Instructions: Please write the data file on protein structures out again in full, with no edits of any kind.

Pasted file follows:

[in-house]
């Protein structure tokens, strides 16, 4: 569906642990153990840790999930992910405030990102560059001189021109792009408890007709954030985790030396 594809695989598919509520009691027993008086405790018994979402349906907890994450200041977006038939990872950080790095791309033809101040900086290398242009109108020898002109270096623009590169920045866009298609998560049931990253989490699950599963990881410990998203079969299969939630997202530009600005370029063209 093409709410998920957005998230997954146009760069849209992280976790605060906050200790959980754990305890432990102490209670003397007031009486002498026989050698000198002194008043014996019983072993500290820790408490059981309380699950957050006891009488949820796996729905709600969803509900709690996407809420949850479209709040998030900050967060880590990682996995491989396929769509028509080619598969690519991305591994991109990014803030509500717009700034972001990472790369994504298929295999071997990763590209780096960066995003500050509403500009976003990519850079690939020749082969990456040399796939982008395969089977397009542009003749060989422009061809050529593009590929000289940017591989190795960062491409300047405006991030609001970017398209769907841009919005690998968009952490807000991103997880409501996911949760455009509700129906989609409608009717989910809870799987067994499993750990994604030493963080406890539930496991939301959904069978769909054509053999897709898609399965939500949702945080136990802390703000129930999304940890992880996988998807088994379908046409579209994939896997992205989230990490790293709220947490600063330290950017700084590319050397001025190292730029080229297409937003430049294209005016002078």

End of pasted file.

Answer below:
[in-house]
């Protein structure tokens, strides 16, 4: 569906642990153990840790999930992910405030990102560059001189021109792009408890007709954030985790030396 594809695989598919509520009691027993008086405790018994979402349906907890994450200041977006038939990872950080790095791309033809101040900086290398242009109108020898002109270096623009590169920045866009298609998560049931990253989490699950599963990881410990998203079969299969939630997202530009600005370029063209 093409709410998920957005998230997954146009760069849209992280976790605060906050200790959980754990305890432990102490209670003397007031009486002498026989050698000198002194008043014996019983072993500290820790408490059981309380699950957050006891009488949820796996729905709600969803509900709690996407809420949850479209709040998030900050967060880590990682996995491989396929769509028509080619598969690519991305591994991109990014803030509500717009700034972001990472790369994504298929295999071997990763590209780096960066995003500050509403500009976003990519850079690939020749082969990456040399796939982008395969089977397009542009003749060989422009061809050529593009590929000289940017591989190795960062491409300047405006991030609001970017398209769907841009919005690998968009952490807000991103997880409501996911949760455009509700129906989609409608009717989910809870799987067994499993750990994604030493963080406890539930496991939301959904069978769909054509053999897709898609399965939500949702945080136990802390703000129930999304940890992880996988998807088994379908046409579209994939896997992205989230990490790293709220947490600063330290950017700084590319050397001025190292730029080229297409937003430049294209005016002078």